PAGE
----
Journal article

Socio-Economic Variation in Price Minimizing Behaviors: Findings from the International Tobacco Control (ITC) Four Country Survey

Andrea S Licht, Andrew J Hyland, Richard J O'Connor, Frank J Chaloupka, Ron Borland, Geoffrey T Fong, Nigar Nargis, K Michael Cummings

International Journal of Environmental Research and Public Health | MDPI | Published : 2011

Abstract

This paper examines how socio-economic status (SES) modifies how smokers adjust to changes in the price of tobacco products through utilization of multiple price minimizing techniques. Data come from the International Tobacco Control Policy Evaluation (ITC) Four Country Survey, nationally representative samples of adult smokers and includes respondents from Canada, the United States, the United Kingdom and Australia. Cross-sectional analyses were completed among 8,243 respondents (7,038 current smokers) from the survey wave conducted between October 2006 and February 2007. Analyses examined predictors of purchasing from low/untaxed sources, using discount cigarettes or roll-your-own (RYO) to..

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Grants

Awarded by National Cancer Institute, US


Awarded by Canadian Institutes of Health Research


Awarded by National Health and Medical Research Council of Australia


Awarded by Cancer Research UK


Awarded by Robert Wood Johnson Foundation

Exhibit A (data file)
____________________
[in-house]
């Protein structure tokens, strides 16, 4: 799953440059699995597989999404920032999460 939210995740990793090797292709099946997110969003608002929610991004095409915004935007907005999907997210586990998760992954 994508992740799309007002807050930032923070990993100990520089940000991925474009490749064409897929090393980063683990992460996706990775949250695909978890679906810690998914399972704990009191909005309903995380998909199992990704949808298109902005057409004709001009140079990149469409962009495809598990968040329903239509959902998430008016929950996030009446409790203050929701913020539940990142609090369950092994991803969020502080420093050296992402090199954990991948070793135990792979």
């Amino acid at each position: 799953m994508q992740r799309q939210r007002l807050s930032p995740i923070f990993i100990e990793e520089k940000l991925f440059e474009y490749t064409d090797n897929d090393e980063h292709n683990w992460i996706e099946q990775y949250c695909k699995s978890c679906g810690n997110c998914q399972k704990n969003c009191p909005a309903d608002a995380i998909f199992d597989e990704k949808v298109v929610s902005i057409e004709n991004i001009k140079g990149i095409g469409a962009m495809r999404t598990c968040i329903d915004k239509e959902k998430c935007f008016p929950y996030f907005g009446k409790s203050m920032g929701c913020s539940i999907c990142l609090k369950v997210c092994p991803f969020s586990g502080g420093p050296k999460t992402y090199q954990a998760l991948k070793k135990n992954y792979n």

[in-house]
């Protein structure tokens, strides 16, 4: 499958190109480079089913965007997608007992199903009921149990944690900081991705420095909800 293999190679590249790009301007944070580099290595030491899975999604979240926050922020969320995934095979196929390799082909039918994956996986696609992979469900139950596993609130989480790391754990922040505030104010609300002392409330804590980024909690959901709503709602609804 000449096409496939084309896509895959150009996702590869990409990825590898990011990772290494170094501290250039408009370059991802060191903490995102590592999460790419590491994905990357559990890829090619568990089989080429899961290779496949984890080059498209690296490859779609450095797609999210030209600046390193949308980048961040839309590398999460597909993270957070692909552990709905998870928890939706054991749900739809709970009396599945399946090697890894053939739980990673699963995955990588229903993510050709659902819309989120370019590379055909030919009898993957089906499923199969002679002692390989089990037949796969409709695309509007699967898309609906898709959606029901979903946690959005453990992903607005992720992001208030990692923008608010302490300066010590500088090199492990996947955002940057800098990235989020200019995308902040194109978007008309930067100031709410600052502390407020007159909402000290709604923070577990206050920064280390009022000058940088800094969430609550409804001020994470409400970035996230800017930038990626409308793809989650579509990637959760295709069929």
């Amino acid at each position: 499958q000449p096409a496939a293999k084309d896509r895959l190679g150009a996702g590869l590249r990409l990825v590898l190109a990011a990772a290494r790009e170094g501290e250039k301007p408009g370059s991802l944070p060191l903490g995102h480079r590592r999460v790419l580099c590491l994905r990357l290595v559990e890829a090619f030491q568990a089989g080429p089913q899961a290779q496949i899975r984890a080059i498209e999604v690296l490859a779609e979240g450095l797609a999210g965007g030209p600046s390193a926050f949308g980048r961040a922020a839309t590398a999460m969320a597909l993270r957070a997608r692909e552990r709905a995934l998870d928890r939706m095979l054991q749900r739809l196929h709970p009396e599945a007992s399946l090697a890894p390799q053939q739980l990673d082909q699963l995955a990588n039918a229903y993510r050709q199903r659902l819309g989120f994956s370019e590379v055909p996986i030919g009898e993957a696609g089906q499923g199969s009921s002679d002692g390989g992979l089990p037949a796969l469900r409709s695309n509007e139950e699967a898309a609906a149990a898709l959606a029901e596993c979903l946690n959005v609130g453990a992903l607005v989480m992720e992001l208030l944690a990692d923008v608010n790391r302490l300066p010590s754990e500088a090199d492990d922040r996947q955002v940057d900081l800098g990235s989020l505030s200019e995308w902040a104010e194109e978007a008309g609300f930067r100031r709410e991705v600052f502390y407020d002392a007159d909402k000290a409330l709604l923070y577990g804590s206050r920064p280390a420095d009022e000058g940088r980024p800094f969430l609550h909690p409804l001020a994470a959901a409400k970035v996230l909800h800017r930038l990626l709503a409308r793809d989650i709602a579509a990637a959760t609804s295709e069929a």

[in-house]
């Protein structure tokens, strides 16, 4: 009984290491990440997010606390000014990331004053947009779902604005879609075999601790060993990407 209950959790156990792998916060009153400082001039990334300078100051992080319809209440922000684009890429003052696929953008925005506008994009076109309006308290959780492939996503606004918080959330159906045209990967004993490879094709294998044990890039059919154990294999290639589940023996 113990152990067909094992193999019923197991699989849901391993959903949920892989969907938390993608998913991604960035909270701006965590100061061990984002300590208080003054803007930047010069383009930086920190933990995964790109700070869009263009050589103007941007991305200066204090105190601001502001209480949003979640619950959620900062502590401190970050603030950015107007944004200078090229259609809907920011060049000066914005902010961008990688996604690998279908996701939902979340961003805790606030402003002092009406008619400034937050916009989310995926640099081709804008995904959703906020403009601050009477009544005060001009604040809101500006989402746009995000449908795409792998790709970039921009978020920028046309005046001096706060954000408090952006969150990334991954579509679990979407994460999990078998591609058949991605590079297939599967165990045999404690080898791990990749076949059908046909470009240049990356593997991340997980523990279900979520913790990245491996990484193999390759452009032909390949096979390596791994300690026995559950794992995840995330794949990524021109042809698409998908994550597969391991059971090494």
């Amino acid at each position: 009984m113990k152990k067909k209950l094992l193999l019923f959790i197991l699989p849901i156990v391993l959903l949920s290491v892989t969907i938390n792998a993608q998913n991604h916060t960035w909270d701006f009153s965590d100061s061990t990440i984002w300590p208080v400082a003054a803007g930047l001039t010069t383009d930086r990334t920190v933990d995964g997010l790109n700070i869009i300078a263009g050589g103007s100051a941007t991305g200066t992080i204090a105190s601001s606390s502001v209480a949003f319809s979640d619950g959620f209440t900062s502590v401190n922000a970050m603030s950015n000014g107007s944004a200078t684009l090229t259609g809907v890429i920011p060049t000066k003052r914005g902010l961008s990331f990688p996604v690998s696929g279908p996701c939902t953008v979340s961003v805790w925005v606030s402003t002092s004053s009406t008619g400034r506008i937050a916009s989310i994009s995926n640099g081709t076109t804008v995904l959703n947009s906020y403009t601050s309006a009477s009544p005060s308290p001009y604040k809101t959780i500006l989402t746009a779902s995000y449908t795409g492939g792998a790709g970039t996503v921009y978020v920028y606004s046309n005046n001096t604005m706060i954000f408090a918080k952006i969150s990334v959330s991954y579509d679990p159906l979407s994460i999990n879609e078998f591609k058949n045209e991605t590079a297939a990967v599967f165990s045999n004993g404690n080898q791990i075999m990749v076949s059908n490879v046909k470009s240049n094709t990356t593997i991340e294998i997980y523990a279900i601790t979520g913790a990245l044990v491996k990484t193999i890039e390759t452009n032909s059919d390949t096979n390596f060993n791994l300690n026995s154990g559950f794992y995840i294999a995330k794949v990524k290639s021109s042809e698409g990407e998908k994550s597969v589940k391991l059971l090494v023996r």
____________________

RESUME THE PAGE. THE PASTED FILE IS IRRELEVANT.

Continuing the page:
Awarded by Canadian Tobacco Control Research Initiative


Awarded by NATIONAL CANCER INSTITUTE


Funding Acknowledgements

This research was supported by grants from the National Cancer Institute, US (P50 CA111326, P01 CA138389, RO1 CA100362, and R01 CA125116); Canadian Institutes of Health Research (57897 and 79551), National Health and Medical Research Council of Australia (265903 and 450110), Cancer Research UK (C312/A3726), Robert Wood Johnson Foundation (045734), and Canadian Tobacco Control Research Initiative (014578), with additional support from the Centre for Behavioural Research and Program Evaluation, National Cancer Institute of Canada/Canadian Cancer Society and the Propel Centre for Population Health Impact. None of the sponsors played any direct role in the design and conduct of the study; the collection, management, analysis and interpretation of the data or the preparation, review, and approval of the manuscript.